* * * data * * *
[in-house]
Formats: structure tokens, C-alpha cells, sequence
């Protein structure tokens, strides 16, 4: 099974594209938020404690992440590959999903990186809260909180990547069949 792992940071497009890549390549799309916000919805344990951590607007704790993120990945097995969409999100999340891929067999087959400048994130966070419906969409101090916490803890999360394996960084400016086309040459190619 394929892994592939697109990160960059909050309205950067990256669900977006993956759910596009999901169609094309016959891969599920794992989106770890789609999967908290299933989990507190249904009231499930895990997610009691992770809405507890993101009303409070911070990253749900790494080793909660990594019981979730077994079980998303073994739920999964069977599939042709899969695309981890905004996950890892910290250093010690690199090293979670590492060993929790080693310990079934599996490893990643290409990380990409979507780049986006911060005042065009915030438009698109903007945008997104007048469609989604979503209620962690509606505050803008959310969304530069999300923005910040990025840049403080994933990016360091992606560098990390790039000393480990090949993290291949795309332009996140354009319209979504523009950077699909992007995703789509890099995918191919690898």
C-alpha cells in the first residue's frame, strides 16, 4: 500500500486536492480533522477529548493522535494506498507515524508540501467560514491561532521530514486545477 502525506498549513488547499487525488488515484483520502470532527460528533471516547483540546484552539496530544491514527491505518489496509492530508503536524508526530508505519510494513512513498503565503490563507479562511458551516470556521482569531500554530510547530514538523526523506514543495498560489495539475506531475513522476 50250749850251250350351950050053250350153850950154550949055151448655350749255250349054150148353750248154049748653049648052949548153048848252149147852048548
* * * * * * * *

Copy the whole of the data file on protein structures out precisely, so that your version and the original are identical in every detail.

[in-house]
Formats: structure tokens, C-alpha cells, sequence
């Protein structure tokens, strides 16, 4: 099974594209938020404690992440590959999903990186809260909180990547069949 792992940071497009890549390549799309916000919805344990951590607007704790993120990945097995969409999100999340891929067999087959400048994130966070419906969409101090916490803890999360394996960084400016086309040459190619 394929892994592939697109990160960059909050309205950067990256669900977006993956759910596009999901169609094309016959891969599920794992989106770890789609999967908290299933989990507190249904009231499930895990997610009691992770809405507890993101009303409070911070990253749900790494080793909660990594019981979730077994079980998303073994739920999964069977599939042709899969695309981890905004996950890892910290250093010690690199090293979670590492060993929790080693310990079934599996490893990643290409990380990409979507780049986006911060005042065009915030438009698109903007945008997104007048469609989604979503209620962690509606505050803008959310969304530069999300923005910040990025840049403080994933990016360091992606560098990390790039000393480990090949993290291949795309332009996140354009319209979504523009950077699909992007995703789509890099995918191919690898």
C-alpha cells in the first residue's frame, strides 16, 4: 500500500486536492480533522477529548493522535494506498507515524508540501467560514491561532521530514486545477 502525506498549513488547499487525488488515484483520502470532527460528533471516547483540546484552539496530544491514527491505518489496509492530508503536524508526530508505519510494513512513498503565503490563507479562511458551516470556521482569531500554530510547530514538523526523506514543495498560489495539475506531475513522476 50250749850251250350351950050053250350153850950154550949055151448655350749255250349054150148353750248154049748653049648052949548153048848252149147852048548